Photo Credit: Courtesy of Candy Girls Key West
How This Black-Owned Key West Candy Company Is Honoring The Past
The Key West, Florida that we see and hear about today, is one filled with wealthy people who move to the island after retirement. But, what you may not know is that the area once had a thriving Black community called Bahama Village. It was made up of Bahamian as well as Afro-Cuban descendants.
Lynne Casamayor, a native of the area, remembers that time very well. So much so, she is now honoring the legacy of Black candy makers through her company, Candy Girls Key West, while also giving back to local youth.
“I was born and raised in Key West,” Lynne Casamayor told Travel Noire. “I left, came back 30-years later and took a job with the local school district under a program called ‘Take Stock in Children.’
The program provides scholarships for youth in grades 7-10, who successfully complete the requirements. The primary focus is students who may go unnoticed because they don’t fall under the ‘economically disadvantaged’ or ‘star student’ categories. They are your everyday students who come, do their work, and graduate.
A part of Casamyor’s role includes actively seeking out students, specifically girls, from the area that look like her.
“I decided to start hosting meetups with the girls at my church on Saturdays, to give them something to do outside of spending hours on their devices. We put together different activities for them to do, to keep them active.”
While it initially took some trial and error to find something that interested the girls, Casamayor soon learned that traditional candy making was a keeper.
“We tried making beach bags, but that didn’t really work out,” she said. “I then remembered my childhood, and visiting the ladies in Bahama Village to buy homemade pulled peppermint and glass candy.”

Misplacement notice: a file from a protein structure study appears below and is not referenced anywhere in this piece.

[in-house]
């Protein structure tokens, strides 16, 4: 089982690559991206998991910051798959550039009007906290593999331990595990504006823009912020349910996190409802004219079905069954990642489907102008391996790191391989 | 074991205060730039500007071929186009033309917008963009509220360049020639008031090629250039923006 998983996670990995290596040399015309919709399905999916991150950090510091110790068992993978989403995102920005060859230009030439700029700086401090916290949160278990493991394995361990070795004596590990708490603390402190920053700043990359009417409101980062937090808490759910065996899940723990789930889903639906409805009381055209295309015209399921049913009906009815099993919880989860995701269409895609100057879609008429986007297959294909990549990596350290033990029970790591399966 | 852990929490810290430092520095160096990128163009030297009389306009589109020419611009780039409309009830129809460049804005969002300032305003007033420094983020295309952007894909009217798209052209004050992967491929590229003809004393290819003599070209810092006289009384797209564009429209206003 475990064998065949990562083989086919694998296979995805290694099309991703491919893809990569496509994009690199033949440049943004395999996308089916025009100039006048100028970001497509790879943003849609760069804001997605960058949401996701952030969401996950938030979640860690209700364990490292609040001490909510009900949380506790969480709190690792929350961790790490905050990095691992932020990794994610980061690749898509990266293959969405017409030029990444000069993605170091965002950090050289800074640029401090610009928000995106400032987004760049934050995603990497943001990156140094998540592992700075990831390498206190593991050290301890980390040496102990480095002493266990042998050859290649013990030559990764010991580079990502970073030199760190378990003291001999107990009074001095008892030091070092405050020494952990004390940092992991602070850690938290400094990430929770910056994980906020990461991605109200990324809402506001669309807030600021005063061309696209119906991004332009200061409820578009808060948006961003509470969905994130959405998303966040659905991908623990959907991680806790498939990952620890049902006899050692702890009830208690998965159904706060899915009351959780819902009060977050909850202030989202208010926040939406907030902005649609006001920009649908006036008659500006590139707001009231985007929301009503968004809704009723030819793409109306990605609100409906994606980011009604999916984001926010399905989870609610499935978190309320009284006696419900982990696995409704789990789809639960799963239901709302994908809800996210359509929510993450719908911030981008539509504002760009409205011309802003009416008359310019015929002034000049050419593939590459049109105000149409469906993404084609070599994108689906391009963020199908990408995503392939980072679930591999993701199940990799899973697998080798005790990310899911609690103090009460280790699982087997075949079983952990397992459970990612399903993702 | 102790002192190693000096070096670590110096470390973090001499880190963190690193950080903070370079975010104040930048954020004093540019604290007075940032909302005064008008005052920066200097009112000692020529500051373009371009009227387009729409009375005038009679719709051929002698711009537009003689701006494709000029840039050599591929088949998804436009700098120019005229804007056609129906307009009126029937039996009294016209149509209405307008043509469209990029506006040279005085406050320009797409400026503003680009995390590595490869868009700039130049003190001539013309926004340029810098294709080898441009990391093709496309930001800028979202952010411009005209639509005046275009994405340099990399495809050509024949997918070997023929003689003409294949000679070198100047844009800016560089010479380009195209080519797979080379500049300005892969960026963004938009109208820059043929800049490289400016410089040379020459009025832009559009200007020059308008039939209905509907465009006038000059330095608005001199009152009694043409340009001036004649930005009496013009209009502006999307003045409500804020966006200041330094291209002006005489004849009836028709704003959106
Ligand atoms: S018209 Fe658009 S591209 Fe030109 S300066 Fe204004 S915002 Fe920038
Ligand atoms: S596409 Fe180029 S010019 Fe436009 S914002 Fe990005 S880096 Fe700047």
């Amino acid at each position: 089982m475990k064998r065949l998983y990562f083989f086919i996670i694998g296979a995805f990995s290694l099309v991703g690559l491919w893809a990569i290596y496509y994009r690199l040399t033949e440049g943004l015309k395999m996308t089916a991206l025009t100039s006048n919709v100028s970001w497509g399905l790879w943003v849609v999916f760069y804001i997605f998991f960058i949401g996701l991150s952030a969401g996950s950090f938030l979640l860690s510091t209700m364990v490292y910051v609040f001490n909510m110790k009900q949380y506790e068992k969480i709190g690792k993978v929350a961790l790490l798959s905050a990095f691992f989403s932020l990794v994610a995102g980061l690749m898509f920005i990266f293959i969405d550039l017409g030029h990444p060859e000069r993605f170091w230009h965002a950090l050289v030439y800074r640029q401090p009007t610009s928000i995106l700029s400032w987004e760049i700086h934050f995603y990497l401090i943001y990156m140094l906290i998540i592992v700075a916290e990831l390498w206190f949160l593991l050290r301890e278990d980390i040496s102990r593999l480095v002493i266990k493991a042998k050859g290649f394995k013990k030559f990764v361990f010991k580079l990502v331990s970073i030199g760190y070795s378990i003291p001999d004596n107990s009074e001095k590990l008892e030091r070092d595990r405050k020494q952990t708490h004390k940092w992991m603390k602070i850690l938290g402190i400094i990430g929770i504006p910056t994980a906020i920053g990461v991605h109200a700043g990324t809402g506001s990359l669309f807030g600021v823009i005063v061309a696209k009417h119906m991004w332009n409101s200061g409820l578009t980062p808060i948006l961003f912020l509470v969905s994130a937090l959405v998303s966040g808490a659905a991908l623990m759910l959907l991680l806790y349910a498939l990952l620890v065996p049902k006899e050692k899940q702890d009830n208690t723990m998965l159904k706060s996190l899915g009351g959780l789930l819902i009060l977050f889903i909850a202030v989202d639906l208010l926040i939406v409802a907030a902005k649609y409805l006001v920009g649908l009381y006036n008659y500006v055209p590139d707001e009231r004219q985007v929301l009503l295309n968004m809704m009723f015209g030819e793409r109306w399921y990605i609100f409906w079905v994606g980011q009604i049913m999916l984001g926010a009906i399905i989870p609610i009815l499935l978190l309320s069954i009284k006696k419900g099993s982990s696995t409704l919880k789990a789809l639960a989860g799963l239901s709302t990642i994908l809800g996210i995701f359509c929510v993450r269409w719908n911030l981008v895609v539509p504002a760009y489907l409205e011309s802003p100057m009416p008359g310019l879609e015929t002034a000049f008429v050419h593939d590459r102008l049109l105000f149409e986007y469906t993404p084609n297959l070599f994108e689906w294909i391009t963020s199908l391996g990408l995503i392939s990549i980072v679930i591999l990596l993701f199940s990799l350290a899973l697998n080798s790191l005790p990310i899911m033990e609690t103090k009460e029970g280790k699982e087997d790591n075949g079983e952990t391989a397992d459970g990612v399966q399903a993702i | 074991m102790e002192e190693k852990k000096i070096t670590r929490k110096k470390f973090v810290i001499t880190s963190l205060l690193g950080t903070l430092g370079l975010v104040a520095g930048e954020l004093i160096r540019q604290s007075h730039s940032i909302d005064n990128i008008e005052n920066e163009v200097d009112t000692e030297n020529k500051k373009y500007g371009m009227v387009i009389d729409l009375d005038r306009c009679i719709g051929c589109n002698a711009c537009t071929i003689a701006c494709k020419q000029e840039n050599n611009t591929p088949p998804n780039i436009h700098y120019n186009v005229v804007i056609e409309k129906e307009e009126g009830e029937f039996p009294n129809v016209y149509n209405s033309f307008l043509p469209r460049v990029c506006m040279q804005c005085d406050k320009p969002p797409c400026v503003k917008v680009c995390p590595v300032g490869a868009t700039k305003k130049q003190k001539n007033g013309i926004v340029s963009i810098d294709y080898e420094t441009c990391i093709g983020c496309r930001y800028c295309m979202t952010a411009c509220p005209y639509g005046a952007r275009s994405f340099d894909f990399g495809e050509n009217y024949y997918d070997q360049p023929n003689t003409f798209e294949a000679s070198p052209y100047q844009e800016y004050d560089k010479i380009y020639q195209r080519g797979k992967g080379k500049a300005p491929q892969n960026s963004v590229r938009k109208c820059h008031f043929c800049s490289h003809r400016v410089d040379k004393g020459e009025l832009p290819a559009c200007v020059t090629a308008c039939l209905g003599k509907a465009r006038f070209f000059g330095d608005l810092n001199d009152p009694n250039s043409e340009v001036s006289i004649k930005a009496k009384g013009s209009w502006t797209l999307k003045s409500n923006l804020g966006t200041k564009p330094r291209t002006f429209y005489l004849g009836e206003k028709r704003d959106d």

Casamayor also recalls the delicious fudge her great-grandmother, Ma Vera, used to make. Ma Vera, who lived to be 107, was known for her delicious walnut fudge. Despite referencing the family recipe book, it wasn’t the same as Ma Vera’s. But, Casamayor was determined to find the missing link and perfect the recipe.
“I called my older aunt and she wasn’t very confident that we could pull it off. But, I continued experimenting until I finally got it right.”
To keep the tradition alive and to allow more people to experience a taste of homemade pulled peppermint, glass candy, and Ma Vera’s fudge, Casamayor officially launched Candy Girls Key West.
What makes the business venture so significant, is that the girls from the program are right there with her making the candy— and they love it. Casamayor also launched a scholarship program to help the girls out even more, as they move on to college.
The goal is to one day have a storefront, but for now, the candies can be shipped nationwide. Best sellers include the pulled peppermint, strawberry glass candy, and walnut fudge.
If you happen to be in Key West and want to purchase, Candy Girls Key West can typically turn your order around the same day.